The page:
With the release of watchOS 7, Apple at last turned the Apple Watch into the GPS-based kid tracker parents have wanted, albeit at a price point that requires careful consideration. As someone in the target demographic for such a device -- a parent of a "tween" who's allowed to freely roam the neighborhood (but not without some sort of communication device) -- I put the new Family Setup system for the Apple Watch through its paces over the past couple of months. To be frank, I'm conflicted as to whether I'd recommend the Apple Watch to a fellow parent, as opposed to just suggesting that it's time to get the child a phone.
(Bloomberg) -- Apple Inc. hired Josh Elman, a former venture capitalist at Greylock Partners who led early investments in Discord and the precursor to TikTok, to work on the App Store.Elman’s role will focus on app discovery for customers, he said in a statement Monday. He’ll step back from investing and the corporate boards that he serves on, which includes the communications app Discord and the blogging site Medium.Until last year, Elman was the vice president of product at Robinhood Markets Inc., the wildly popular stock-trading app. His experience identifying and investing in apps that later became hits could help Apple better promote software in its app store, which generated almost $54 billion in revenue for the company in fiscal 2020. Elman’s presence could also improve relationships with developers, which has become strained over the last year or so.Two of Elman’s most successful investments now belong to two major Apple agitators. SmartThings, which makes technology for connected homes, was acquired by Samsung Electronics Co. HouseParty, which develops games for smartphones, is now owned by Epic Games Inc., the Fortnite maker that’s suing Apple over its rules for the App Store.For more articles like this, please visit us at bloomberg.comSubscribe now to stay ahead with the most trusted business news source.©2020 Bloomberg L.P.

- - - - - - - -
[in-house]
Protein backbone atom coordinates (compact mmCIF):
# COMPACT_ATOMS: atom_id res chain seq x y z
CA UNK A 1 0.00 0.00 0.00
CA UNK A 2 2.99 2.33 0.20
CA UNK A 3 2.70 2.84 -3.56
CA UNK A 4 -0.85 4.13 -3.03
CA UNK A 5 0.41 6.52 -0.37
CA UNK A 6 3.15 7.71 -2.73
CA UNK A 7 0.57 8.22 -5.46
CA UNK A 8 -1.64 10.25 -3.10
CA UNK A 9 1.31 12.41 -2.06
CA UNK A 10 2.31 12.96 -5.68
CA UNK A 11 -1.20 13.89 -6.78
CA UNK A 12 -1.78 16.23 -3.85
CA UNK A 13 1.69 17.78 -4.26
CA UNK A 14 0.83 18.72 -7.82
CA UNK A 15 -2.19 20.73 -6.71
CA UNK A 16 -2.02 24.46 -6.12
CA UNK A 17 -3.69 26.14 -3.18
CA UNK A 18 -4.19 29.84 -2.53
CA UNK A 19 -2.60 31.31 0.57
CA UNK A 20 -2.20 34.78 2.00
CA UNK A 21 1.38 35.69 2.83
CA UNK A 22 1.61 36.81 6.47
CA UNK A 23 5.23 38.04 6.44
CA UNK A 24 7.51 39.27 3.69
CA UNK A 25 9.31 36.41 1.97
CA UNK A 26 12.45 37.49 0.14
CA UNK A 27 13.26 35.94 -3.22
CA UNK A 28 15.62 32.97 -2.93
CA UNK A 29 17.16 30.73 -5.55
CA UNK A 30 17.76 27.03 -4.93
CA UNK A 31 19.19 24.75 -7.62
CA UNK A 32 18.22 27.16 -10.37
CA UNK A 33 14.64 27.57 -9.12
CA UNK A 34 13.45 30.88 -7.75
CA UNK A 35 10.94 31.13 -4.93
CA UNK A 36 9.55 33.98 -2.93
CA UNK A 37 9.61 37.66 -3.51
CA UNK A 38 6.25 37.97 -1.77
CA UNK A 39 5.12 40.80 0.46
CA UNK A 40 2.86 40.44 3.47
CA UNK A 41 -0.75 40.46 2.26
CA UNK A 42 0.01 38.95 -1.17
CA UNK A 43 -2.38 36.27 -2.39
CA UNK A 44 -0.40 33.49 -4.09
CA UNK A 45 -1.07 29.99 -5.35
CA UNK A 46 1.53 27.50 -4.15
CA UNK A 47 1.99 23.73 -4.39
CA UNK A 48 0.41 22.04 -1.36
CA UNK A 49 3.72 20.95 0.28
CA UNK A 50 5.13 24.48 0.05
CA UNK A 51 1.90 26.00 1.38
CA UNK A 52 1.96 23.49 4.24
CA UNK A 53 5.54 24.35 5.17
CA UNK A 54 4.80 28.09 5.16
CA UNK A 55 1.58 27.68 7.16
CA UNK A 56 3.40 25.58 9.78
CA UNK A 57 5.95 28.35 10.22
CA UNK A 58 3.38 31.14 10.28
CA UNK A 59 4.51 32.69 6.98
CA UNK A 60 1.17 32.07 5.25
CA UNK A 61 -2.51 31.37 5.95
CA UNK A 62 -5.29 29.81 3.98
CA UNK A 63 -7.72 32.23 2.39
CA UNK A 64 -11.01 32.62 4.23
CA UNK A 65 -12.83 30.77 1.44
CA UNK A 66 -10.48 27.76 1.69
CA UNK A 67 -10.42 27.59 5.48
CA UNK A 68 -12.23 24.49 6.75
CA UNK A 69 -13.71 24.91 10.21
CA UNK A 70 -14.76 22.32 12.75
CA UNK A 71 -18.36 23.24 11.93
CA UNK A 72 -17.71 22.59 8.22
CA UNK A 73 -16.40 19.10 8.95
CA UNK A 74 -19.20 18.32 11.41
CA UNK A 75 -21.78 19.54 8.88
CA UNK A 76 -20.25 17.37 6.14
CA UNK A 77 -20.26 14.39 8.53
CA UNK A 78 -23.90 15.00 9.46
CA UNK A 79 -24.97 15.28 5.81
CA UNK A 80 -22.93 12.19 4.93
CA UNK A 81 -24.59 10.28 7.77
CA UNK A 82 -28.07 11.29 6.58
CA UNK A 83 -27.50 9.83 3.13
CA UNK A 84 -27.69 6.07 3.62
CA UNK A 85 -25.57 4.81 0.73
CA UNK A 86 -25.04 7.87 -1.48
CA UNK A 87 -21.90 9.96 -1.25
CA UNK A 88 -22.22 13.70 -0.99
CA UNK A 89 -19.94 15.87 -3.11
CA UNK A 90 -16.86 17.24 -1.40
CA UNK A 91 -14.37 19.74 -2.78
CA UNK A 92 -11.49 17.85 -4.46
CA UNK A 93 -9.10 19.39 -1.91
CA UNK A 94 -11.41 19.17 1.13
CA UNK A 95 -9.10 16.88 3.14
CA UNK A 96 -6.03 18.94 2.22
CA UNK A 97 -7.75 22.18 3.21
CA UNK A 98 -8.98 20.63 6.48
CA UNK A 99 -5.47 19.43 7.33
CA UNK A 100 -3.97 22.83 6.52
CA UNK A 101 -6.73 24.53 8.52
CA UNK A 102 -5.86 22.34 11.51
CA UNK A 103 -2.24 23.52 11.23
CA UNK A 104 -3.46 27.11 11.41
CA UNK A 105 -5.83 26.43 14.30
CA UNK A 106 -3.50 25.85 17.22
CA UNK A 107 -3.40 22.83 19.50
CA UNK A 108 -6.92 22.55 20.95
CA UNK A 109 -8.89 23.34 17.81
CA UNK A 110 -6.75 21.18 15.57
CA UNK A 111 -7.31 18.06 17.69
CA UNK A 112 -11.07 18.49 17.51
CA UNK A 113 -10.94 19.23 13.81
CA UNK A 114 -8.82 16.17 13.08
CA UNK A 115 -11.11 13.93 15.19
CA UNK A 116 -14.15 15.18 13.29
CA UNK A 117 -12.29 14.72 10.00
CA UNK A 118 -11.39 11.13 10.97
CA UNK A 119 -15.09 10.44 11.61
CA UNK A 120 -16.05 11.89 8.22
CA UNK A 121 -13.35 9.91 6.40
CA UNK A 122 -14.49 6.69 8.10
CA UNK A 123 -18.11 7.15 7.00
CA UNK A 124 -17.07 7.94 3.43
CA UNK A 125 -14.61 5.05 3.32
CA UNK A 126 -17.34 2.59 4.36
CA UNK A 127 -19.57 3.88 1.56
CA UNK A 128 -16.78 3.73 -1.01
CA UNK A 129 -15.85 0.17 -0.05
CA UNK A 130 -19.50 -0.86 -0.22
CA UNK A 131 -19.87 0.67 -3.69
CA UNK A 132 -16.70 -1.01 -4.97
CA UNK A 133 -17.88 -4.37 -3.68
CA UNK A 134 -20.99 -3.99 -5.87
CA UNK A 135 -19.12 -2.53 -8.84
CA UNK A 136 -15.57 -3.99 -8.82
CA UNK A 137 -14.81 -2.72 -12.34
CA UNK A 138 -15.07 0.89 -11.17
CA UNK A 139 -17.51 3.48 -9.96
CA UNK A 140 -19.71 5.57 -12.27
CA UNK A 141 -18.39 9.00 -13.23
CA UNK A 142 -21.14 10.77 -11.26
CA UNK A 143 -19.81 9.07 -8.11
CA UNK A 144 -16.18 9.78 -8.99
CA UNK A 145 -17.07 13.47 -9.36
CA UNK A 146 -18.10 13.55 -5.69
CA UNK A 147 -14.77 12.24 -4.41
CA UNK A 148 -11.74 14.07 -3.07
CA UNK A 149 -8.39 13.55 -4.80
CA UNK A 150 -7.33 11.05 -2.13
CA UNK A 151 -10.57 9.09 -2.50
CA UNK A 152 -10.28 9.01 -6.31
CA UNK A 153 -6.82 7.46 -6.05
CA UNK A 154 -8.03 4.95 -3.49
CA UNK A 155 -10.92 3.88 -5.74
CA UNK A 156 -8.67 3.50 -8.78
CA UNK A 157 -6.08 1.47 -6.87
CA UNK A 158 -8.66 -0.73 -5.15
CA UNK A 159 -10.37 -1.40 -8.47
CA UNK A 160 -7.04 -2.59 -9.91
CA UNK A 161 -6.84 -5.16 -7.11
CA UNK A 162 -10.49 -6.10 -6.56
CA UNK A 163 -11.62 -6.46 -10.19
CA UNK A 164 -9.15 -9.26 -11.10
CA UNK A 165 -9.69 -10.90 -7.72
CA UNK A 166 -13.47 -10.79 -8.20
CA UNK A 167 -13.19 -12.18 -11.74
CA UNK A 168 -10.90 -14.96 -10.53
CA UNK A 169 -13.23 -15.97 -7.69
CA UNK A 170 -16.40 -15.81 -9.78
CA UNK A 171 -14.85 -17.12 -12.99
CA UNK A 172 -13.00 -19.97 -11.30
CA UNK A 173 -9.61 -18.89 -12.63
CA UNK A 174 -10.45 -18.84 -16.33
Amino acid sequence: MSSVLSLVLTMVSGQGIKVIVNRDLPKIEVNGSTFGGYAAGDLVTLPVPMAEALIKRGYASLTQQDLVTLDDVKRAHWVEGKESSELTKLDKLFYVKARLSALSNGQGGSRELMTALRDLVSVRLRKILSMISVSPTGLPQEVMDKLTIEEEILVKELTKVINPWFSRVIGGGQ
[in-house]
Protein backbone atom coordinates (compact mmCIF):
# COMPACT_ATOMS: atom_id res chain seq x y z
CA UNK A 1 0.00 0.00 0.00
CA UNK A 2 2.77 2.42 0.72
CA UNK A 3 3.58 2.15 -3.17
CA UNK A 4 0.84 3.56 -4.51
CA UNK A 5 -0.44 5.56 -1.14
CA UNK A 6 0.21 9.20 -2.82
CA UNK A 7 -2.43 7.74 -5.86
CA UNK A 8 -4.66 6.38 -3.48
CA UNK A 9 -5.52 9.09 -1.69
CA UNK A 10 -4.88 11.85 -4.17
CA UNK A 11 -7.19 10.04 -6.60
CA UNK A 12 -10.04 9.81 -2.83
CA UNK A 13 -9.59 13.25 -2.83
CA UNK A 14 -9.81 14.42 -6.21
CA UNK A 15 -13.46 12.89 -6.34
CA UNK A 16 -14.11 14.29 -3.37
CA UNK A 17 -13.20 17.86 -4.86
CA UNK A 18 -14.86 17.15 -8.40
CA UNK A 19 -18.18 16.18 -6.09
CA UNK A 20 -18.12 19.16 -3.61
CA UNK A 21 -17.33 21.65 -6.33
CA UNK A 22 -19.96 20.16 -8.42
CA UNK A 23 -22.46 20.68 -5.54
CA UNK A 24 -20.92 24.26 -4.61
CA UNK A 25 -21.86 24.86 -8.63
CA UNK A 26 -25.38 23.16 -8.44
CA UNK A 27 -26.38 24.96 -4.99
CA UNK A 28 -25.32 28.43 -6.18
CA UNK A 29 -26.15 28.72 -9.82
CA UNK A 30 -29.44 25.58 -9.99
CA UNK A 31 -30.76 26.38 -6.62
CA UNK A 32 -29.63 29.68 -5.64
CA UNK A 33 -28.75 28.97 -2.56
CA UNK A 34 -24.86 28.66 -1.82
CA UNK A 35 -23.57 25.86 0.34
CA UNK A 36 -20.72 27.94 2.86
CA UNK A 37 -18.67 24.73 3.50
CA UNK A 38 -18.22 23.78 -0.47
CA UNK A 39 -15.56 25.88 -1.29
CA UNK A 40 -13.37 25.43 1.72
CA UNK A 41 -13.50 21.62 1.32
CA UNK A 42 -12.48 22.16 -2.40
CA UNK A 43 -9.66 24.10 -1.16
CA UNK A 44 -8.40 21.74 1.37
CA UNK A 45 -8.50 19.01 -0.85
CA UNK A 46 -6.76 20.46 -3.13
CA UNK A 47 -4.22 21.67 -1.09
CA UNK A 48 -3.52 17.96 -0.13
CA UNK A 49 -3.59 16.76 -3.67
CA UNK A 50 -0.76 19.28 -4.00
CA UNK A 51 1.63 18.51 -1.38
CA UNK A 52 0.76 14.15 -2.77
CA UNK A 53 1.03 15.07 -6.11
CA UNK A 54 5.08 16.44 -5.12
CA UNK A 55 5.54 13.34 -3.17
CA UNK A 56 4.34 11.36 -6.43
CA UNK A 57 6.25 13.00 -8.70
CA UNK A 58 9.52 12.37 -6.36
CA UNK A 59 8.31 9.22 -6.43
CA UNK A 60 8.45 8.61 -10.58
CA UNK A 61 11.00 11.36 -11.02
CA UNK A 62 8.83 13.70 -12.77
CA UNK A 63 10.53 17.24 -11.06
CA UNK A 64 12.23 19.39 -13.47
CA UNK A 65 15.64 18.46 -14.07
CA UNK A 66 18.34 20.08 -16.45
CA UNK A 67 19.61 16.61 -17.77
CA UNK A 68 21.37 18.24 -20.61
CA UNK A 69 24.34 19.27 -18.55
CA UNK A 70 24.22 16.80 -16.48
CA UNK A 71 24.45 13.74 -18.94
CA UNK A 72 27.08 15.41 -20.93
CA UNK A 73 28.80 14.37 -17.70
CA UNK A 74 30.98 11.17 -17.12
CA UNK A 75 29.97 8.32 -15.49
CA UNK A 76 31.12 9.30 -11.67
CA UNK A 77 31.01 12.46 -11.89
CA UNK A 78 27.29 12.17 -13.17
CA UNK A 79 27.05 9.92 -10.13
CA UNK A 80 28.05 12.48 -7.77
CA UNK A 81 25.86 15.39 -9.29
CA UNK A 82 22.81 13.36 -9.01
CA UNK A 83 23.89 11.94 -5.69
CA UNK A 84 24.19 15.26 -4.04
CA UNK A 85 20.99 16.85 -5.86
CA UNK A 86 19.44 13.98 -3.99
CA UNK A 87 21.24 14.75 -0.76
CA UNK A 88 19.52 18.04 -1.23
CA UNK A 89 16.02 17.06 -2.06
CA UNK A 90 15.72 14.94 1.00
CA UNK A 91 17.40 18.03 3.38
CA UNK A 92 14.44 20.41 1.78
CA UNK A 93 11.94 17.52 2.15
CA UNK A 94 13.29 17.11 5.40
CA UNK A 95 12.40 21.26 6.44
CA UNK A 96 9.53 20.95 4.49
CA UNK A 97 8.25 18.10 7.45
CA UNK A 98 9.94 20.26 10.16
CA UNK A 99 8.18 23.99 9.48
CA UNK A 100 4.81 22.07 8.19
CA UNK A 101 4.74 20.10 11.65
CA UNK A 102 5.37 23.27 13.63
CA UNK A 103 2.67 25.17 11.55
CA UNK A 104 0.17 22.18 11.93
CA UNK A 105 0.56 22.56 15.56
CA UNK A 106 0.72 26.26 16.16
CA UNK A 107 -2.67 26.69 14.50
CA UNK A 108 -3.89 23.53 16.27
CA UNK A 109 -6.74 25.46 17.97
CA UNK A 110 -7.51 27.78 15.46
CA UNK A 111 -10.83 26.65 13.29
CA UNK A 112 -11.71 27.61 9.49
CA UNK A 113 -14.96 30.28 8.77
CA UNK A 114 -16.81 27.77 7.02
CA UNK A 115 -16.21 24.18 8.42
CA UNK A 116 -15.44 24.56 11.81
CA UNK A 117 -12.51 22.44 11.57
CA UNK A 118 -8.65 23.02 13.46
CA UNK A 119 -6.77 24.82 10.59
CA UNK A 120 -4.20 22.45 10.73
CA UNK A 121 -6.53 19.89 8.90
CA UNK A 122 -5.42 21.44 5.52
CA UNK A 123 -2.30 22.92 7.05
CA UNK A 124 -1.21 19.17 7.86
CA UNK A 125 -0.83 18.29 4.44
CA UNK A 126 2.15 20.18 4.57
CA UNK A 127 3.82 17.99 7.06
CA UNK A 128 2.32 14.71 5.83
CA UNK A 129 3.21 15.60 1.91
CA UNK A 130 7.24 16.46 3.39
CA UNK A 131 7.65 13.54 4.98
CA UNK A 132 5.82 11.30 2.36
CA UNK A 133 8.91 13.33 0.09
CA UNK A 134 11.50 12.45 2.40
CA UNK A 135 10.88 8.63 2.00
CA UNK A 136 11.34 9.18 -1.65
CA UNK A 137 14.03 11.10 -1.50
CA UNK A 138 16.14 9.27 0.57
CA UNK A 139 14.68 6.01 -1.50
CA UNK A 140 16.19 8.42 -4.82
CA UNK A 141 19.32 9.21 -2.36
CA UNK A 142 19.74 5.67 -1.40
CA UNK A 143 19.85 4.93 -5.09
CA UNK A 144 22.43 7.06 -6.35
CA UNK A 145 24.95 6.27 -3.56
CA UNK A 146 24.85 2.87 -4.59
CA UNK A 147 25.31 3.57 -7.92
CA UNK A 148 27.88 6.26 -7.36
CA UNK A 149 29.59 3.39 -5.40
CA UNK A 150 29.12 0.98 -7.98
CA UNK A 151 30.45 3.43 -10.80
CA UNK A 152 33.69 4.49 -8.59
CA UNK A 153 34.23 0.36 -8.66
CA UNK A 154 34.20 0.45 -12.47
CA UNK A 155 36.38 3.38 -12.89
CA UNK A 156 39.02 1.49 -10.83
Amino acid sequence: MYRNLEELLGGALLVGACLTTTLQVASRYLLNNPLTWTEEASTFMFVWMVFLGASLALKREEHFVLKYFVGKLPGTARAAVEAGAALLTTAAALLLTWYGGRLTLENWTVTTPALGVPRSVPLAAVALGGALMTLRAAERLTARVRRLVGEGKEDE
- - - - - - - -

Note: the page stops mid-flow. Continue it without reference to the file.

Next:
In a bid to diversify its geographic risk, Apple (NASDAQ: AAPL) has asked its largest production partner, Foxconn, to shift some of its iPad and MacBook assembly work out of China and into Vietnam, Reuters reported last week. The move comes as trade tensions between the U.S. and China continue to mount. President Trump has also encouraged U.S. companies to move their businesses out of China and has placed two more Chinese companies -- SMIC and CNOOC -- on a blacklist preventing Americans from investing in them.